Alarms should sound in a superintendent’s head when the crocuses start to pop up and daffodils poke their heads above the soil. Those flowers are crying, “It’s time to treat for annual bluegrass weevil!”
Another shout may come from the mowers in the equipment shed because new research shows that lowering your mowing height can help in the fight against ABW.
Some superintendents recall the guideline about checking for ABWs when yellow petals start falling from the Forsythia bushes and the dogwoods start to look pretty, but that might be too late. The insects start to move out of the woods where they have overwintered and head for any area on a golf course that is planted with bluegrass well before dogwood time. In fact, by the time the dogwoods are in bloom, ABWs are probably laying their first round of eggs.
Traditionally, there are two keys to ABW control:
- Early identification of an invasion. That means you need to have a good scouting or trapping program in place.
- Early and consistent control. There are many options, but be sure to have your management strategy in place before ABW starts to manage you.
In 2017, the hot buzz about ABW control comes out of Penn State University and its research into mowing height. Ben McGraw, associate professor of turfgrass science, has been studying ABW since before he moved to Happy Valley in 2014. His most recent work, which should be published soon, is on the impact of mowing height on greens.
After working with Albrecht Koppenhofer at Rutgers University, McGraw wondered, “Why don’t we see as much ABW damage on greens?”
It turns out that mowing height has a major impact on ABW population. McGraw’s research focused on putting green mower heights. Most superintendents mow at 0.110, so McGraw set up greenhouse and field tests to see if mowing at a lower height made a difference – and it did. “Mowing at 0.100, we saw 30 percent removal of the adults,” McGraw says. “That’s a pretty strong effect for a single event.”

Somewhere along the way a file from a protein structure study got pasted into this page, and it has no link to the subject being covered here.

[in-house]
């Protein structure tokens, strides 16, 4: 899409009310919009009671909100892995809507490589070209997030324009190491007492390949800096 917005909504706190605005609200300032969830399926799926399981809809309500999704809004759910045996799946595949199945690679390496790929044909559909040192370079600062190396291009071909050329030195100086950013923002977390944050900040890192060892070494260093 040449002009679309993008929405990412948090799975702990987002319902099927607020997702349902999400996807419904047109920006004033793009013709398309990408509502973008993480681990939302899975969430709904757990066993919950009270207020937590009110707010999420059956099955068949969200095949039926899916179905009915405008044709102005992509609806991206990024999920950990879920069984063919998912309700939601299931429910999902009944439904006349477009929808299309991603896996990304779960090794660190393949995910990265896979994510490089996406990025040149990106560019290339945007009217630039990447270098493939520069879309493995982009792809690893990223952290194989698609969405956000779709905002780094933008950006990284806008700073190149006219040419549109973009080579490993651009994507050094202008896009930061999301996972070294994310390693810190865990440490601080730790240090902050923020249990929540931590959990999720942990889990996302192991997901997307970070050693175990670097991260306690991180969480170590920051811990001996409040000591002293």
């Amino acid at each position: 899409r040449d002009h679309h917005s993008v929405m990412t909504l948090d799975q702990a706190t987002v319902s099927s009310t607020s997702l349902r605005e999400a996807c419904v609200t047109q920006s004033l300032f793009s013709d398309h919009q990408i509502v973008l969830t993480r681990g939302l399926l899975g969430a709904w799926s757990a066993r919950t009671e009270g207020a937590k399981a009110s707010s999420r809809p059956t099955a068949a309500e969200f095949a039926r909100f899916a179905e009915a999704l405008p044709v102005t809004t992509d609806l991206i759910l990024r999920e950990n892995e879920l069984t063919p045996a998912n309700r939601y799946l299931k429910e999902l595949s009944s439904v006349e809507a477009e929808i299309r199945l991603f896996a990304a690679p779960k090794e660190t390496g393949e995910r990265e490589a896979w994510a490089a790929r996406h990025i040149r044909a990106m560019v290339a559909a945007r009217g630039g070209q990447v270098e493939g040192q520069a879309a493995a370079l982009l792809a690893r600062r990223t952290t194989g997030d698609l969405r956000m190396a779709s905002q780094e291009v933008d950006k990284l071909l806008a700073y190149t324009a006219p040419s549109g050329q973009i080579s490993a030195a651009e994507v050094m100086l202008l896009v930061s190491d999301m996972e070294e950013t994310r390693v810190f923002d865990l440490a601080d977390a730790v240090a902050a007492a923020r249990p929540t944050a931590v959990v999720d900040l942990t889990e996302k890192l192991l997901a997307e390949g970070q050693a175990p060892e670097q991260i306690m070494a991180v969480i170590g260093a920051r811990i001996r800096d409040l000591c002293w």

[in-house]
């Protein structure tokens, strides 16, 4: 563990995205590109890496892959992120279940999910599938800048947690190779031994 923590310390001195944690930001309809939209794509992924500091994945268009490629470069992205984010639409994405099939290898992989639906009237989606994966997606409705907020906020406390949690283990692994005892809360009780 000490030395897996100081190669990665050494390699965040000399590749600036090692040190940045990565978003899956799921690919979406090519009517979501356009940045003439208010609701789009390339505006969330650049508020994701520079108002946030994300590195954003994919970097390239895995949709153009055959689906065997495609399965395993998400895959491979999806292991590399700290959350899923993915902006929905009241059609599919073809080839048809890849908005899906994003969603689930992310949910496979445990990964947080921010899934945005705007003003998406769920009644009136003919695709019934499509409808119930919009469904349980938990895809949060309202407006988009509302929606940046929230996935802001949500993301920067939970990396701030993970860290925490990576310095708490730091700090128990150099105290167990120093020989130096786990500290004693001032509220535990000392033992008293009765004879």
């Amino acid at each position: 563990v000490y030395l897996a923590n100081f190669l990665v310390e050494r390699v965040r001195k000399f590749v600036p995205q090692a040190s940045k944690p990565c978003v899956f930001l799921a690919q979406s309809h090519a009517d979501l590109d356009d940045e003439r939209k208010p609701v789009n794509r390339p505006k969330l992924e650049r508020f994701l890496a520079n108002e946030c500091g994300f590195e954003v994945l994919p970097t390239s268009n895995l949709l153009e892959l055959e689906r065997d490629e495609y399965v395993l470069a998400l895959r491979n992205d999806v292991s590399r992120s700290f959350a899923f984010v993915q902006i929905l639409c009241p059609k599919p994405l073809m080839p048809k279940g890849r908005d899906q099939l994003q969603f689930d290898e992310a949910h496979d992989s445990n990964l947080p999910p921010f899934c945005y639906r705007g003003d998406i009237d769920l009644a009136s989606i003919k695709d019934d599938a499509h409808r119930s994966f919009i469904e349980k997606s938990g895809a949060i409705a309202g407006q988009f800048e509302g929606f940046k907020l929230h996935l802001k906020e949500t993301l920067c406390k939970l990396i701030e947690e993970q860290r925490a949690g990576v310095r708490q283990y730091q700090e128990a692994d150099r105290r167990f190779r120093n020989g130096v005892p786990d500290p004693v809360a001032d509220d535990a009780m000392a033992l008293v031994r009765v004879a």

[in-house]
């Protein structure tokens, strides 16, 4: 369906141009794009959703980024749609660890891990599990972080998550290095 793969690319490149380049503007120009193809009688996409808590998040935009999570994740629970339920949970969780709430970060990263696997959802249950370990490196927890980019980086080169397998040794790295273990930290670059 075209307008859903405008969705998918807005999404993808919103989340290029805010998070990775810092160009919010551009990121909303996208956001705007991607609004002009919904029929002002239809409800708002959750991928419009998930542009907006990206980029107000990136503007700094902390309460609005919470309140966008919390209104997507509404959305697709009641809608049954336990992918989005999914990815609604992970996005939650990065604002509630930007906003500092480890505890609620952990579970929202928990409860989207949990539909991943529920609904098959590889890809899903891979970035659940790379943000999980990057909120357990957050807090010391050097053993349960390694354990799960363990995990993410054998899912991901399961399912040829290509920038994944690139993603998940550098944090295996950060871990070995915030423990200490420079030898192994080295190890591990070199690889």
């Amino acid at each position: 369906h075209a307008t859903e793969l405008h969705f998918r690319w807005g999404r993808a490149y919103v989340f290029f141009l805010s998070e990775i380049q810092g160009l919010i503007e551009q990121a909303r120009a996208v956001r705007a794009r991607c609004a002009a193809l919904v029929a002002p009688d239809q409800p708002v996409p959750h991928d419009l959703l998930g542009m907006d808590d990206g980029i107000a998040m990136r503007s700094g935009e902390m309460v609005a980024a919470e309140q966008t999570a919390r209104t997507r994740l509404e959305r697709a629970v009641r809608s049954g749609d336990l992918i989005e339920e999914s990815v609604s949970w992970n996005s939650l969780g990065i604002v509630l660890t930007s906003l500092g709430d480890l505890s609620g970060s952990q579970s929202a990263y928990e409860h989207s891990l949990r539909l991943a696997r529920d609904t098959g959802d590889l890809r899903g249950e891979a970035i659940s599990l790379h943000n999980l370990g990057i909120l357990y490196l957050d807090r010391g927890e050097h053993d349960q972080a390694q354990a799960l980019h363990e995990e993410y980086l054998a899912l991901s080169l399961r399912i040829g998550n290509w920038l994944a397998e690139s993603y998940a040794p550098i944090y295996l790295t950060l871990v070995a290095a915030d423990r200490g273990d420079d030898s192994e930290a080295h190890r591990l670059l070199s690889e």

Removing roughly a third of adult ABWs reduces the number of eggs laid, which helps lessen pressure on turf. ABW typically place their eggs in the leaf sheaths of the bluegrass.
Surprisingly, ABWs change their behavior under low mowing heights. They no longer put their eggs inside the sheaths but lay them on the surface, making removal easier.
Read more: Mowing Patterns: Aesthetic vs. Function
McGraw cautioned, however, that his research focused on adults, not larvae, and it only looked at greens infestations because it is not practical to mow fairways so low. Superintendents have only two classes of material to use against adult ABWs, and chemical rotation is difficult when trying to kill adults. Larvicides are useful on fairways.
“This research is just starting,” McGraw says. “I’m not saying that you don’t need to treat. Frequent treatment is always a strong strategy.”
2017 ABW Outlook
Cold weather is not necessarily the disaster for ABW that many superintendents might believe or hope it is. “Remember, those insects all made it through the last Ice Age,” says OSU’s Dave Shetlar.
New England temperatures have averaged 8 degrees above normal with little snow cover. “We’ve had a very dry, fairly mild winter,” says Pat Vittum at UMass. “Normally, I’d think that is a good thing, but it’s been so mild they’ve not been set back much. We’ve seen nothing severe enough to reduce populations.”
Shetlar and Vittum agree that typical turf pests like ABW, white grubs and billbugs probably suffer more from a mild winter or a cold winter with early warm-up. If it is mild, the insects get rid of their internal “antifreeze” too early, then get nailed by a late cold front — or their eggs and larvae will.
“Zero temperature effect,” agrees Penn State’s Ben McGraw. “Insects in temperate areas are pretty evolved to handle freezing and frost,” he says, noting that ABWs only burrow down about a half-inch. “Remember, there are insects in Alaska.”